Magazine article American Forests

A Capital Crisis

Magazine article American Forests

A Capital Crisis

Article excerpt

This spring tourists will flock to Washington, DC's Tidal Basin for the ritual viewing of its famous cherry blossoms. But few will guess the nation's capital is an urban forest in crisis.

Recent studies paint a sobering picture. AMERICAN FORESTS' regional ecosystem analysis of the District of Columbia reveals average tree canopy cover throughout the city's neighborhoods declined from 37 percent in 1973 to 21 percent in 1997. And the most ecologically valuable areas with heavy tree cover (defined as 50 percent or more) declined by 64 percent. The analysis recommends conserving and increasing the city's remaining tree cover as a cost-effective way to capitalize on the economic value of this natural resource.

For years city street trees have fallen victim to the District's financial woes, according to a report from The Committee of 100 on the Federal City. Of 116,000 possible tree locations, about 30,000 are either empty or contain dying trees. The District continues to lose between 4,000 and 5,000 trees each year. The report calls for an emergency program to plant 30,000 new trees over the next three years.

At a press conference in Walter Pierce Park in Northwest Washington, AMERICAN FORESTS and The Committee of 100 presented their findings to Mayor Anthony Williams. The mayor promised to enhance the District's tree program by planting 6,000 trees in Fiscal Year 2000, upping the number of horticulturists on the city payroll from two to three, updating the District's tree inventory, and increasing contracts for priming and dead tree removal.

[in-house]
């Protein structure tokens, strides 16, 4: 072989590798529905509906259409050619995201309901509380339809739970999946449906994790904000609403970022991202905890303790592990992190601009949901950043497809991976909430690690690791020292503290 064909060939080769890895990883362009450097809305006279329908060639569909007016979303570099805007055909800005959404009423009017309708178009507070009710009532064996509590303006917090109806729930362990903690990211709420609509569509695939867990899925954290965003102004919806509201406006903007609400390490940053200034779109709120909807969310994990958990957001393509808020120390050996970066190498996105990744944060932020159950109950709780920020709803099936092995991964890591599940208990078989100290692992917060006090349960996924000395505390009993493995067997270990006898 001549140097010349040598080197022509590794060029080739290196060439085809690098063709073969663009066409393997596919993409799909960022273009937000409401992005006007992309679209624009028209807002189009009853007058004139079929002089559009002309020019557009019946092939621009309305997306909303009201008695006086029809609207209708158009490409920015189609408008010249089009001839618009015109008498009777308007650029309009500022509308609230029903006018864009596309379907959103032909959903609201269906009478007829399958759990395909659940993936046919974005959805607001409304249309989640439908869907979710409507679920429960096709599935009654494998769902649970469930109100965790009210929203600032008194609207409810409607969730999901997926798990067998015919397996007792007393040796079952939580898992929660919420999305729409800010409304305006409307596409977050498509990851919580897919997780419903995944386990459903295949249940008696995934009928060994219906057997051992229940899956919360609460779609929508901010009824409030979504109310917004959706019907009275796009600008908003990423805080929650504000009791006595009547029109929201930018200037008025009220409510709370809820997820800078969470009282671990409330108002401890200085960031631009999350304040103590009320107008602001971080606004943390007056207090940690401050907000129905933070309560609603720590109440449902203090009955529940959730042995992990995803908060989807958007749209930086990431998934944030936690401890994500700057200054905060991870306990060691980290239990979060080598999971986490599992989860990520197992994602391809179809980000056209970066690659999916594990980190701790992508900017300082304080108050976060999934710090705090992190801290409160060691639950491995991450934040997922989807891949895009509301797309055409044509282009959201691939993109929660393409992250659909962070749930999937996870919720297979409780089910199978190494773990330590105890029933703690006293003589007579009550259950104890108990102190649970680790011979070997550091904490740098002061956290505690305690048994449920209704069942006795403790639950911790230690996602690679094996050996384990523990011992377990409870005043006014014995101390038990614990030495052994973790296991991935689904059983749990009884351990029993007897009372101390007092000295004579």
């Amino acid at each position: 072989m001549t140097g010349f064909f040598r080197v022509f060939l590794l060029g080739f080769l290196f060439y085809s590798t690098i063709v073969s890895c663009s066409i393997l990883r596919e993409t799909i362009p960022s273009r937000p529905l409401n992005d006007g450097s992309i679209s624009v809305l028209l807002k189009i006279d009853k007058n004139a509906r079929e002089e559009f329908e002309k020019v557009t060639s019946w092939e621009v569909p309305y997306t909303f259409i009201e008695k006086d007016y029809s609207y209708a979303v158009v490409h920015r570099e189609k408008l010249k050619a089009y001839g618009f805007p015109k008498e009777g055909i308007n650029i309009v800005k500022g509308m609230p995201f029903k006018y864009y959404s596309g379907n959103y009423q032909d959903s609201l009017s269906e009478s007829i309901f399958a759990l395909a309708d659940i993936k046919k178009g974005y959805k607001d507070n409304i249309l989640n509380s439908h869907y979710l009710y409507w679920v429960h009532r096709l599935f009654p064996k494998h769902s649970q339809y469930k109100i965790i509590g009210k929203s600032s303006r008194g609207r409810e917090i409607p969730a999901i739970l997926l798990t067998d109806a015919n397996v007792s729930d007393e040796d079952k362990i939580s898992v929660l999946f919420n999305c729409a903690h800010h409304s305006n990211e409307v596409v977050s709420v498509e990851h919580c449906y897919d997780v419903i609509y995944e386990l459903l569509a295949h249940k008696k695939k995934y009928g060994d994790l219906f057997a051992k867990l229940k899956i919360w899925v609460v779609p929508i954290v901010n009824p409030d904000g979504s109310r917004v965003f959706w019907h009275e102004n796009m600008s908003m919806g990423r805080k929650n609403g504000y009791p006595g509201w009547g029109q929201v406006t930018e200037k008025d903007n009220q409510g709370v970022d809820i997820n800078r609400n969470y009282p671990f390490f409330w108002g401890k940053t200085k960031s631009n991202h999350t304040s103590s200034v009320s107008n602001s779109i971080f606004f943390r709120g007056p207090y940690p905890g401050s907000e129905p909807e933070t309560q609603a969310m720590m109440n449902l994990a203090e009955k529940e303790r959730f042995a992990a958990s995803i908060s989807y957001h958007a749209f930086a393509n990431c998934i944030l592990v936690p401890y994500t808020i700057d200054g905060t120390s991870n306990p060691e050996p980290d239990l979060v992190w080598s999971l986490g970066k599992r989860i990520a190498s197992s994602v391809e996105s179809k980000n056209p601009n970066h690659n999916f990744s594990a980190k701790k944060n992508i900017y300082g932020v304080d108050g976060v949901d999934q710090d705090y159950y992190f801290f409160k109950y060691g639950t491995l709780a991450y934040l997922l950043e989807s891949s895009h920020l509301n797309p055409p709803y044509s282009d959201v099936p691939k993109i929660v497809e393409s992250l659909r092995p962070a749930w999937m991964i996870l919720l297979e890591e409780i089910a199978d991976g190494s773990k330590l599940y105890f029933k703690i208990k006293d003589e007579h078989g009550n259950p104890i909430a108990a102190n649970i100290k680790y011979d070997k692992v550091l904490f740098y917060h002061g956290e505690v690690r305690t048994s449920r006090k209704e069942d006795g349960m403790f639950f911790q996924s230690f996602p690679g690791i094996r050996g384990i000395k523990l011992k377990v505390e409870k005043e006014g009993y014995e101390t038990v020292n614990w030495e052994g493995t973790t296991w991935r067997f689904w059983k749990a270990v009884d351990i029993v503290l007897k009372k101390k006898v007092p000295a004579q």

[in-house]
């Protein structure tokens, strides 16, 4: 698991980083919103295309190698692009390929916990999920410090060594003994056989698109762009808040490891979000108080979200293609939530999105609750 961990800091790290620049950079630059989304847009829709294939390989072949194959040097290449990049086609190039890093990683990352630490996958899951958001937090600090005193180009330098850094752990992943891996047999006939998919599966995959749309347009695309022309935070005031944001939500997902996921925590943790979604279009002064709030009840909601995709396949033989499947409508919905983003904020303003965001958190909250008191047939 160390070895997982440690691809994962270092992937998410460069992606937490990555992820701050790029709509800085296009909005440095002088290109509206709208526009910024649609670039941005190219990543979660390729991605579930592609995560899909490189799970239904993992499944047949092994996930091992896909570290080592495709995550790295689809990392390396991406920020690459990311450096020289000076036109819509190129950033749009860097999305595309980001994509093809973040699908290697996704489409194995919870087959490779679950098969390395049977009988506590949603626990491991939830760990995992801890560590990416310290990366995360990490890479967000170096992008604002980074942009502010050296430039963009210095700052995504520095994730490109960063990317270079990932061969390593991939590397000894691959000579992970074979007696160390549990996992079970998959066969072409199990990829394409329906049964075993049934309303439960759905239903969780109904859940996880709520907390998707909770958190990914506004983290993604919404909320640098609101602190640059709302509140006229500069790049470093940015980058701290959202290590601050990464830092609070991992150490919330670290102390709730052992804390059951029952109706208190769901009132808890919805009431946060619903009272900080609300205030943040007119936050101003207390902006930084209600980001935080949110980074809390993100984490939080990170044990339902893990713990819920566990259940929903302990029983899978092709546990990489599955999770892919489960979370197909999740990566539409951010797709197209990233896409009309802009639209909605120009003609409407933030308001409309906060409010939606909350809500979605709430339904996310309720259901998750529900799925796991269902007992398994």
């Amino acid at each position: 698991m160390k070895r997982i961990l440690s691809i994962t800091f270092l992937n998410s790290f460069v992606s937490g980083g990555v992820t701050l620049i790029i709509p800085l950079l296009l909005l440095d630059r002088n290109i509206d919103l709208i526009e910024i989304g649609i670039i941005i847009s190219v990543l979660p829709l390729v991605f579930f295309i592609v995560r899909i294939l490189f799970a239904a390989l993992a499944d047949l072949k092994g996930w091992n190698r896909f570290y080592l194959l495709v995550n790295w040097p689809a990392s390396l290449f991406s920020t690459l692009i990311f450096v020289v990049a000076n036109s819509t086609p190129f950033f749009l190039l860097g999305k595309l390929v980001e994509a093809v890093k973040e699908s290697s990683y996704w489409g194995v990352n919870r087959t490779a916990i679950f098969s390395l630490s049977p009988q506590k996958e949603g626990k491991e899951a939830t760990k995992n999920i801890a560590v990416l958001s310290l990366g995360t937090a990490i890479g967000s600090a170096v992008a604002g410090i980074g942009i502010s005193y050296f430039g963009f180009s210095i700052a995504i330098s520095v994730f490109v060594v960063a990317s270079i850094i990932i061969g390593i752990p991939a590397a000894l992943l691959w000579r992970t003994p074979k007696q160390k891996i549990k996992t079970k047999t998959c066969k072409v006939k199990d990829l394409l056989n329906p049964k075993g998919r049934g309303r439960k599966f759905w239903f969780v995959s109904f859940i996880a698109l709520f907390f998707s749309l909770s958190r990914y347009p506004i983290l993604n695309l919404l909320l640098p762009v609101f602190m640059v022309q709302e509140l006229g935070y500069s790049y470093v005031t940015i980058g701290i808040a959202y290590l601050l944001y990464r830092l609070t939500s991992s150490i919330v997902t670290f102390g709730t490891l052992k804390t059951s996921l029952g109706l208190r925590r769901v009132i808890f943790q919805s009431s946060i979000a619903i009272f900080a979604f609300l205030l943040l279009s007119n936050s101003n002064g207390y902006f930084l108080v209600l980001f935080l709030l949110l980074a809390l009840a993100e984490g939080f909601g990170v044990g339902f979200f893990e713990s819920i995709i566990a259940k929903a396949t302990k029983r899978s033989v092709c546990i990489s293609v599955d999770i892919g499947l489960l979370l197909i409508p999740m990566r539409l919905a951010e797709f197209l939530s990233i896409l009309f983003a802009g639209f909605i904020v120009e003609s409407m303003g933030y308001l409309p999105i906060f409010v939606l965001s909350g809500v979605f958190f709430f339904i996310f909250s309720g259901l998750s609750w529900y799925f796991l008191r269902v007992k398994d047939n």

"Our trees are an important resource to this city, and I agree that we must make all necessary steps to preserve them," said Williams. "Trees not only represent a healthy landscape in our city, but they also have an enormous economic value."

Enormous value indeed. AMERICAN FORESTS' analysis used satellite images and GIS technology, including CITYgreen software, to measure the change in tree cover and to calculate the value of trees. The trees that disappeared in 24 years had performed ecological services worth more than a quarter-billion dollars.

As natural tree cover declined, highly developed areas with less than 20 percent tree cover jumped from 51 percent to nearly 72 percent. This loss of tree cover and increase in impervious surfaces, such as roads and buildings, increased the impacts of stormwater runoff. Stormwater flow during a model peak storm event increased by an estimated 34 percent. Replacing this lost stormwater retention capacity with reservoirs, sand filters, and other engineered systems would cost $226 million. …

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